The key here, I think, will be seeing how these reports are used. Regulatory agencies and government wings like the Treasury Department have already announced guidance or sought specific legislation. The Federal Reserve, for example, has said on numerous occasions that it wants Congress to pass a law authorizing the creation of a central bank digital currency before it will consider issuing a digital dollar.
More reports may lead to more specific recommendations, but that will depend entirely on Congress or the executive branch departments and how they utilize these recommendations. It’s as likely that we’ll continue with the current status quo as it is that we’ll see changes at this moment in time.
Basically, I think it’s too early to have any idea what sort of real impact this might have on a practical level. We might see some consolidation of regulation and a move away from the state/federal split, or we might not. Both seem equally likely at this time.
Because of this, the argument that the directive doesn’t mean a lot makes a certain amount of sense.
On a symbolic level, though, this executive order seems massive.
“The United States must maintain technological leadership in this rapidly growing space, supporting innovation while mitigating the risks for consumers, businesses, the broader financial system and the climate. And, it must play a leading role in international engagement and global governance of digital assets consistent with democratic values and U.S. global competitiveness,” a White House fact sheet announcing the directive said.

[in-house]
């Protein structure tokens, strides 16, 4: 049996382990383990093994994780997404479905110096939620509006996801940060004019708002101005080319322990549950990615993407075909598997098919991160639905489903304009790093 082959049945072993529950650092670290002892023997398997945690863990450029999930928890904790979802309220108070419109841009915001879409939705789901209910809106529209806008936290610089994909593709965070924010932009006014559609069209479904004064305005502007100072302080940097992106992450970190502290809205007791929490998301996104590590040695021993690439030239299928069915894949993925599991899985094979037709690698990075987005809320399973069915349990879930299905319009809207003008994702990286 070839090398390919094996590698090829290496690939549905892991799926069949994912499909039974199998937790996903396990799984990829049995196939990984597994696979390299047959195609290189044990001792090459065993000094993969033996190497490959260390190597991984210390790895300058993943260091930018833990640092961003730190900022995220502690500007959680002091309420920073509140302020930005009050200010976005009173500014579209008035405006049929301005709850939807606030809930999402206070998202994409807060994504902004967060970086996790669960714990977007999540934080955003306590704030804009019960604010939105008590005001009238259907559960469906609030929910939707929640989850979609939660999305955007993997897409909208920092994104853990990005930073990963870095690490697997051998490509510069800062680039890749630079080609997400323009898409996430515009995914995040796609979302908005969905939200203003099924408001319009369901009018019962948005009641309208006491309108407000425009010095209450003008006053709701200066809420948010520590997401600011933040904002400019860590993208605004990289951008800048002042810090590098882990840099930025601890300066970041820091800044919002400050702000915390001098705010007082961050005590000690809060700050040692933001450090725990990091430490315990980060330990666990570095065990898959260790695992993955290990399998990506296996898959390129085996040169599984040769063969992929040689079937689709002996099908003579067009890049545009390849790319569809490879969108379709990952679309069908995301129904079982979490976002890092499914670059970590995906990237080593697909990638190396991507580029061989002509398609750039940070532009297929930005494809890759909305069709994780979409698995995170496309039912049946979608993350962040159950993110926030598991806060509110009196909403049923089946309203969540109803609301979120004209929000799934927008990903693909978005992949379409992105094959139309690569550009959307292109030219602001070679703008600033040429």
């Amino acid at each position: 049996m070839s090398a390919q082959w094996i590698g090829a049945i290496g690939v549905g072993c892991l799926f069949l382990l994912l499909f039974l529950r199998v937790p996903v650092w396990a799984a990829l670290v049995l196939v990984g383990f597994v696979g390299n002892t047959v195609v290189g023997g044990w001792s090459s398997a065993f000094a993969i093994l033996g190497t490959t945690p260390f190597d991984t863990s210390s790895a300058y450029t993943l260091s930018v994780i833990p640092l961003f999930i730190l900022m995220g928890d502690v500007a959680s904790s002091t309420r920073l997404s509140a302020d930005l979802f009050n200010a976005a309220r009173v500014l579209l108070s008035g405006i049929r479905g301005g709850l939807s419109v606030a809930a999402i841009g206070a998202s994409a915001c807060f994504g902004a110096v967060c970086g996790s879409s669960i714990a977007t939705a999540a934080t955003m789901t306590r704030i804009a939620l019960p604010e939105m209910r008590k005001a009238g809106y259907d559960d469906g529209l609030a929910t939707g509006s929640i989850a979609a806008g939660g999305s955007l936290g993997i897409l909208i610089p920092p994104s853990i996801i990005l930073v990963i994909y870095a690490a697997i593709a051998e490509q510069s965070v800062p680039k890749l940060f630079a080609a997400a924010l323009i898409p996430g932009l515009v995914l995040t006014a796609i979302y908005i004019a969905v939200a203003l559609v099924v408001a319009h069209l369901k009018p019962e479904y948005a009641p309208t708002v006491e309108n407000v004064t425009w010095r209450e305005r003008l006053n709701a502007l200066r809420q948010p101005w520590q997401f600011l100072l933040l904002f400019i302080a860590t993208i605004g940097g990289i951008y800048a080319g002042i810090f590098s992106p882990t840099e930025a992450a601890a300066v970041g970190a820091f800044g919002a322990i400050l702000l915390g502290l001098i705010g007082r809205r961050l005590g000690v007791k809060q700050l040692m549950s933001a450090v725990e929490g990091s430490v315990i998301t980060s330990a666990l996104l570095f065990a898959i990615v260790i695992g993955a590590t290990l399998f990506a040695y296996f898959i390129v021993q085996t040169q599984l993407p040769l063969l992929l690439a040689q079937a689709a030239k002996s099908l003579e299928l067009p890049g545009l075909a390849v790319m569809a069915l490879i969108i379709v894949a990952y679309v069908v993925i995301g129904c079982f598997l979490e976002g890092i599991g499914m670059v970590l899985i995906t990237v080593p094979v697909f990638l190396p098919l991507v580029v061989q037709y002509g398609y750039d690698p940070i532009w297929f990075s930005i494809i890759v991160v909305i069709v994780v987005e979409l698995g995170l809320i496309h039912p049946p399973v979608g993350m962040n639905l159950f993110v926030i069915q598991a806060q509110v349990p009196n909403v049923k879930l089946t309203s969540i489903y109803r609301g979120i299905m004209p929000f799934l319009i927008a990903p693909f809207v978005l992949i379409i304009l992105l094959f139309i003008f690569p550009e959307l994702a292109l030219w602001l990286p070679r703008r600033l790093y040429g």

The order also addresses concerns we’ve heard about digital assets – that they might lead to financial instability or harm consumers. Once again, the order directs agencies to study these issues.
At no point does the order specify the regulations the administration wants these departments to take.
Next steps: Watching for the reports to roll in.
I took a few days off and apparently missed a Whole Thing in Europe.
The headline is that Europe’s Markets in Crypto Assets (MiCA) regulatory framework is one step closer to adoption. As a quick refresher, this years-in-the-making proposal would create a common regulatory framework for crypto companies trying to conduct business in any of the European Union’s 27 member nations. My colleague Sandali Handagama has a more in-depth explanation here.
Yesterday, the European Parliament’s Economic and Monetary Affairs Committee voted to advance a draft of this legislation, which includes provisions for blocking market manipulation and illicit activities, as well as creating a license that a company could seek in one country which would be applicable in the other EU nations.
This seems a pretty significant step, but one could be forgiven for thinking this is the MiCA news that dominated headlines.